6 to 12 months: babies learn how to sit, crawl, play with objects, stand, eat with a spoon.
1-2 years old: Physical development in toddlers is characertized by their learning to crawl, walk, talk, play alone with toys, feed themselves, turn pages of a book and kick a ball. Toddlers can also exhibit bladder and bowel control at this age.
3-4 years old: children run well, can march, ride a trike, feed and dress themselves, cut with scissors, learn to read and write, throw a ball, wash hands and face and help with chores around the house.
5-9 years old: (middle childhood physical development stage): children continue to develop gross motor skills by learning to jump rope, skate, ride a bike, swim or participate in other sports. At this stage, children can eat, bathe and dress themselves, tie shoes, read, write and distinguish between left and right.
9-12 years: children are capable of playing organized games and sports and have mastered skills that make them more independent from their parents. Once puberty kicks in (generally between the ages of 10-12), kids may experience growth spurts that cause clumsiness and poor coordination.
Development during adolescence can be characterized by growth spurts, physical changes in the body and greater precision in physical abilities and skills. Boys, in particular, may experience improvement in their gross motor skills, gaining greater physical strength, endurance and speed. Healthy eating, regular exercise and good sleep habits can enhance a teen’s physical health and development.
How to Boost Your Children’s Physical Growth and Development
Physical exercise and play can help boost physical development in children. The more opportunities your children have to practice their abilities and skills, the more coordinated and adept they will become.
Young children need time and space to run, jump and play with their siblings and friends. As a parent, you should encourage your kids to engage in all forms of physical play that they enjoy. They may not become experts in every sport or activity, but they can have fun exploring new abilities and seeing what they are capable of.
In like manner, kids can practice fine motor skills through such activities as stringing beads, learning to sew or draw, puzzle making and others. When you introduce your kids to age appropriate activities at home that enhance their physical development, you give them a head start in adjusting to school life later on.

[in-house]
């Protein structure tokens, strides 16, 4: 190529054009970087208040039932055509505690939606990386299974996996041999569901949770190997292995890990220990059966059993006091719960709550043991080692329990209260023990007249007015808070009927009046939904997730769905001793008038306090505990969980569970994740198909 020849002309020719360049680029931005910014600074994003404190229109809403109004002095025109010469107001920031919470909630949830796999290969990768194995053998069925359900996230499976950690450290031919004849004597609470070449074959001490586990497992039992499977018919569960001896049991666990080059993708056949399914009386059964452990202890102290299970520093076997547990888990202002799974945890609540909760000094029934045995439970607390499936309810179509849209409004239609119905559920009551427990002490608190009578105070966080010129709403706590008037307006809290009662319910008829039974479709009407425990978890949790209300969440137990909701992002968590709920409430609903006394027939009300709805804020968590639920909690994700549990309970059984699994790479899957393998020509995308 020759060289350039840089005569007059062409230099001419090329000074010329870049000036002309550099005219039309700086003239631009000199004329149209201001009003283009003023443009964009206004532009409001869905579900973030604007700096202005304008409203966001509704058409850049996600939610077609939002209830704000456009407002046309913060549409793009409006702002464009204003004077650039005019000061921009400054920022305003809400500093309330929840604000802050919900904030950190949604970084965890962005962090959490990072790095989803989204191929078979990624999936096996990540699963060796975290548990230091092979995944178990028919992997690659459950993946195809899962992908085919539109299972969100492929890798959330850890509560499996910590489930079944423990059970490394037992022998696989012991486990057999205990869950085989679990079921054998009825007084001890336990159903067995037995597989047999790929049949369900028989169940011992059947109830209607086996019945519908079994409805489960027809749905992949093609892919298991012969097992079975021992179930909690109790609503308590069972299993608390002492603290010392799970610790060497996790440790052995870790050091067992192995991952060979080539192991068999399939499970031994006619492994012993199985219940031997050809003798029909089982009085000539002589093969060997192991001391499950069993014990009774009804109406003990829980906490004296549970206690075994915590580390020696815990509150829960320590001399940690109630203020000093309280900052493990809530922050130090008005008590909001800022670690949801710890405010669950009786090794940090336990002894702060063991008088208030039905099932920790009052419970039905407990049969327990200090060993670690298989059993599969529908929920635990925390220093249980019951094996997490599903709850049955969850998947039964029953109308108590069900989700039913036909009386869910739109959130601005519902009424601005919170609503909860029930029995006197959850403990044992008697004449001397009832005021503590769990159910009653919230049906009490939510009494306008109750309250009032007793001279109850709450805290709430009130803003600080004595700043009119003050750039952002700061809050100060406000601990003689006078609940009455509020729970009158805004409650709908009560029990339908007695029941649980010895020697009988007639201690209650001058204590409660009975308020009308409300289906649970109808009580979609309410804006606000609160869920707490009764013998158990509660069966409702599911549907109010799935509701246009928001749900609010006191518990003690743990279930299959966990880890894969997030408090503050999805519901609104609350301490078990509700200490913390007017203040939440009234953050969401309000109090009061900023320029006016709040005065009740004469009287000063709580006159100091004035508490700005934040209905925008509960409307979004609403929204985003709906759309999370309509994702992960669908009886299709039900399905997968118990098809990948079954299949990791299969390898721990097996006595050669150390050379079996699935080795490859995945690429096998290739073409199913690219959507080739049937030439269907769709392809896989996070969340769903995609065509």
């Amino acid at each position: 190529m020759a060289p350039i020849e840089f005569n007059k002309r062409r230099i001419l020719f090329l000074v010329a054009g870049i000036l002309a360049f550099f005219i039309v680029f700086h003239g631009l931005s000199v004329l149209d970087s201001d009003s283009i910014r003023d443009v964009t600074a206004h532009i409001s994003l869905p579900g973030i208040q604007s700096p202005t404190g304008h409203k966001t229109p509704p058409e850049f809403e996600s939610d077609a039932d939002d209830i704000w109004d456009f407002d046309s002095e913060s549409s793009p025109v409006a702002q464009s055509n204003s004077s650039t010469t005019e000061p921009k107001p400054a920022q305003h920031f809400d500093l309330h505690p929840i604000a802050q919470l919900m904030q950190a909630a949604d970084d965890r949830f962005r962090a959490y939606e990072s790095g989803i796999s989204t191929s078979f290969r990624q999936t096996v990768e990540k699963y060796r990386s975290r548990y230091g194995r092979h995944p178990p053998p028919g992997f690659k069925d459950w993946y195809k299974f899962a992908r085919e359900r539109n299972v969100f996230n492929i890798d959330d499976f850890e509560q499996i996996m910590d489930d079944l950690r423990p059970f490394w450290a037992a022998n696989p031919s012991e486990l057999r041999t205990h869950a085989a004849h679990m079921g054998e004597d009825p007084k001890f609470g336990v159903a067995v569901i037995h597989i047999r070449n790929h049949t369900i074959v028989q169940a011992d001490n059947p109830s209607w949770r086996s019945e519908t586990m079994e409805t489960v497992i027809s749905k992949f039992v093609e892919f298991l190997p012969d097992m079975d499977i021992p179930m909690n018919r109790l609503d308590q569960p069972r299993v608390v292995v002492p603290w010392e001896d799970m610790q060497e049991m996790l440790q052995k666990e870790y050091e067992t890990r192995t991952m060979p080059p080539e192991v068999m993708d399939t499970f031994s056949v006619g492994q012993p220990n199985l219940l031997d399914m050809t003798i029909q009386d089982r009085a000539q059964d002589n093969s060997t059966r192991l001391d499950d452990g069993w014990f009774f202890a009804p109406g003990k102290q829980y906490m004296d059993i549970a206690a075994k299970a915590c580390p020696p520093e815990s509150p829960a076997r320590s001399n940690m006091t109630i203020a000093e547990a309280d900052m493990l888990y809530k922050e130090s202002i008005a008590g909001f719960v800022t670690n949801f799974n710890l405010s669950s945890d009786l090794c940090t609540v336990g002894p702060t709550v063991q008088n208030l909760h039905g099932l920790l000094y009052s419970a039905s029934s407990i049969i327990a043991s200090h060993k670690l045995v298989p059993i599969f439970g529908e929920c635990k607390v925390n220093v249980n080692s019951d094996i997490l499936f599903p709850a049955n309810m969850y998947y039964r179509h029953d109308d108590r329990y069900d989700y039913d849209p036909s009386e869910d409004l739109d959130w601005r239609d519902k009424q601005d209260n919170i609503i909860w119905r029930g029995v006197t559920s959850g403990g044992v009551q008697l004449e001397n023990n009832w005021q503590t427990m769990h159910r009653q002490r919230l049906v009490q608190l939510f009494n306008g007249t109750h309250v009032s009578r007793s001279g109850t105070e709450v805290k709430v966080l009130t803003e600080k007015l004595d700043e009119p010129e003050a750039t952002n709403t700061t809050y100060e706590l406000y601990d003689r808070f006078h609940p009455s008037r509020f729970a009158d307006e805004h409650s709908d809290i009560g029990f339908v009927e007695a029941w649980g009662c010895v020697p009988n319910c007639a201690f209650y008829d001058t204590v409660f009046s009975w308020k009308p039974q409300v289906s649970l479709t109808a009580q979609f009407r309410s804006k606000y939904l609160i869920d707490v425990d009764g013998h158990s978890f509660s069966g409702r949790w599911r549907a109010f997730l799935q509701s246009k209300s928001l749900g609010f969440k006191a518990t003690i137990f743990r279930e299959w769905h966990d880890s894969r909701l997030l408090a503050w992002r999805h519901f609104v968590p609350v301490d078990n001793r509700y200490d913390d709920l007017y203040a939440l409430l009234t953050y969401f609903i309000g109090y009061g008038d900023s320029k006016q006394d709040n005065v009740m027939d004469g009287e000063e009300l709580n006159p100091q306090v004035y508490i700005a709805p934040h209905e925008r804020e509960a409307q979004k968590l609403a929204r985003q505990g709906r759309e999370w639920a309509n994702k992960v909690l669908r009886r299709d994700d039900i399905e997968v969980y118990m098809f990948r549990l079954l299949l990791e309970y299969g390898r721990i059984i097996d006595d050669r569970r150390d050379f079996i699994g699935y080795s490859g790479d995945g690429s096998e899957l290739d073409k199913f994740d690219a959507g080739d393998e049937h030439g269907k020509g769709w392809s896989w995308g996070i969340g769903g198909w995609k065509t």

Both gross and fine motor skills contribute to a child’s physical health and development. The physical skills your children learn in childhood and adolescence will enhance their adult life. If you feel your kids are falling behind in meeting developmental milestones for their age, here are some tips to help your kids accomplish these goals.
1. Encourage your kids to take up sports. Sports play offers many opportunities for improving coordination, strengthening muscles and growing in speed and agility. By choosing an activity your child enjoys, he or she will stick with it for the long haul.
2. Encourage physical activity whenever possible. Limit your child’s daily TV watching and computer play to ensure he has time to incorporate exercise in his schedule. Rather than drive your kids short distances to the store or park, encourage them to walk. Set the example by walking with them and getting involved in park play.
3. Incorporate music into your younger kids’ playtime activities to pick up the pace. Practice marching, dancing or jumping rope to lively tunes. Play musical chairs or musical freeze to get your little ones up and about.
4. Enroll your kids in art or music classes to hone their fine motor skills. Engage your preschooler in arts and crafts that involve drawing, cutting and gluing. Incorporate puzzle making into your family times and encourage everyone to get involved.
5. Invest in bicycles or roller blades for your kids and provide ample opportunity for them to use them.